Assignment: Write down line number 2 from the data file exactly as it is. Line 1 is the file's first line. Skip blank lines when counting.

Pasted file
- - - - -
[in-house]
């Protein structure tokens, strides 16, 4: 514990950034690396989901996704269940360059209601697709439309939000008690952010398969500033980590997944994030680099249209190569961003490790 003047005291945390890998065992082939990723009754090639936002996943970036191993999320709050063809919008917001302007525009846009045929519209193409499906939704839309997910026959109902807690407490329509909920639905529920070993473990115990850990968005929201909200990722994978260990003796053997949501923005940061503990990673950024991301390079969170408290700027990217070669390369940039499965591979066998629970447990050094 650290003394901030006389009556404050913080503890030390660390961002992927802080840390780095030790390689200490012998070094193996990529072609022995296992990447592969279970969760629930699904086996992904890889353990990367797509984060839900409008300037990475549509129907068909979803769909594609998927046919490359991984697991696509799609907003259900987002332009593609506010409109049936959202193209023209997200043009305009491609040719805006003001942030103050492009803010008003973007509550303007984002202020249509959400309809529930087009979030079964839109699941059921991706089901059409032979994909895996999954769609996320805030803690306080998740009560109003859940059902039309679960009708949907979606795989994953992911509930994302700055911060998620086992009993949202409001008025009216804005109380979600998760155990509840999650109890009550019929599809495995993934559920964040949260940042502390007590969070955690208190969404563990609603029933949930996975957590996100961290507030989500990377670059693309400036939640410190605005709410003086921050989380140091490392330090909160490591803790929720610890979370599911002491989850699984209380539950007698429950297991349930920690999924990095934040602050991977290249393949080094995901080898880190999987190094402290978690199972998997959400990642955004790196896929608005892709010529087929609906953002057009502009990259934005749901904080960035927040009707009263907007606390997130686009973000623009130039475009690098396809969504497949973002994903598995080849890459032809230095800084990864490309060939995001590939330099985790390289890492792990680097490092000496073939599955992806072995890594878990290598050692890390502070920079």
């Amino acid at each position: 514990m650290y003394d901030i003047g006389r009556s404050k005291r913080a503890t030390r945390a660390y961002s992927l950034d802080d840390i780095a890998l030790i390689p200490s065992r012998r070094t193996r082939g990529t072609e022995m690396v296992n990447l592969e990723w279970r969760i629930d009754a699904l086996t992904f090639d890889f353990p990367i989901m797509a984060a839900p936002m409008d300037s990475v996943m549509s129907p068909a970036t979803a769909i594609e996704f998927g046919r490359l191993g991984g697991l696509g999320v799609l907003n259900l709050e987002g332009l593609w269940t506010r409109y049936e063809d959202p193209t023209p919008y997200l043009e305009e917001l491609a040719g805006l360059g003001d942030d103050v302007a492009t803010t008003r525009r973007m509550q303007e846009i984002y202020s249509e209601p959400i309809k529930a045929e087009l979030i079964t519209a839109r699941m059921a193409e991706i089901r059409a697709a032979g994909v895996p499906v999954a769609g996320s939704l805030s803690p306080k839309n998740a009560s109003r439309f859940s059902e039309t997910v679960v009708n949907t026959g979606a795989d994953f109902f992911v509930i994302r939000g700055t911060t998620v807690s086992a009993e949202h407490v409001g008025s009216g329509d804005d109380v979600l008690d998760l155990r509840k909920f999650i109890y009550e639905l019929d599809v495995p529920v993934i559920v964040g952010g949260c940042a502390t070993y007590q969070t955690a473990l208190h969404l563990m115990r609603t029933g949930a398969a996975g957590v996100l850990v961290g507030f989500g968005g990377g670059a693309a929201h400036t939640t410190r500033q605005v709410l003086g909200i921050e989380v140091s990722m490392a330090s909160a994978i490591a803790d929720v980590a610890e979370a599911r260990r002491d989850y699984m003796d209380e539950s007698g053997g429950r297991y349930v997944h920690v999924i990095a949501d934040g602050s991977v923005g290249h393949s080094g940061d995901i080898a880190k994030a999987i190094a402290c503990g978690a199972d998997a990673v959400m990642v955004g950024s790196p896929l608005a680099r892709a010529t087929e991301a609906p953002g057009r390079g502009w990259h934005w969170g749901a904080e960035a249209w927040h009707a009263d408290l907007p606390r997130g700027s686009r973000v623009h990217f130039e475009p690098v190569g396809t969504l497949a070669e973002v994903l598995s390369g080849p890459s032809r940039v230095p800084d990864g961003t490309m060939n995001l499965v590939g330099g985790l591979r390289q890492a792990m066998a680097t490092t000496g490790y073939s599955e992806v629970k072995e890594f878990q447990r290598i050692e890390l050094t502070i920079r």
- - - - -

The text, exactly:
């Protein structure tokens, strides 16, 4: 514990950034690396989901996704269940360059209601697709439309939000008690952010398969500033980590997944994030680099249209190569961003490790 003047005291945390890998065992082939990723009754090639936002996943970036191993999320709050063809919008917001302007525009846009045929519209193409499906939704839309997910026959109902807690407490329509909920639905529920070993473990115990850990968005929201909200990722994978260990003796053997949501923005940061503990990673950024991301390079969170408290700027990217070669390369940039499965591979066998629970447990050094 650290003394901030006389009556404050913080503890030390660390961002992927802080840390780095030790390689200490012998070094193996990529072609022995296992990447592969279970969760629930699904086996992904890889353990990367797509984060839900409008300037990475549509129907068909979803769909594609998927046919490359991984697991696509799609907003259900987002332009593609506010409109049936959202193209023209997200043009305009491609040719805006003001942030103050492009803010008003973007509550303007984002202020249509959400309809529930087009979030079964839109699941059921991706089901059409032979994909895996999954769609996320805030803690306080998740009560109003859940059902039309679960009708949907979606795989994953992911509930994302700055911060998620086992009993949202409001008025009216804005109380979600998760155990509840999650109890009550019929599809495995993934559920964040949260940042502390007590969070955690208190969404563990609603029933949930996975957590996100961290507030989500990377670059693309400036939640410190605005709410003086921050989380140091490392330090909160490591803790929720610890979370599911002491989850699984209380539950007698429950297991349930920690999924990095934040602050991977290249393949080094995901080898880190999987190094402290978690199972998997959400990642955004790196896929608005892709010529087929609906953002057009502009990259934005749901904080960035927040009707009263907007606390997130686009973000623009130039475009690098396809969504497949973002994903598995080849890459032809230095800084990864490309060939995001590939330099985790390289890492792990680097490092000496073939599955992806072995890594878990290598050692890390502070920079």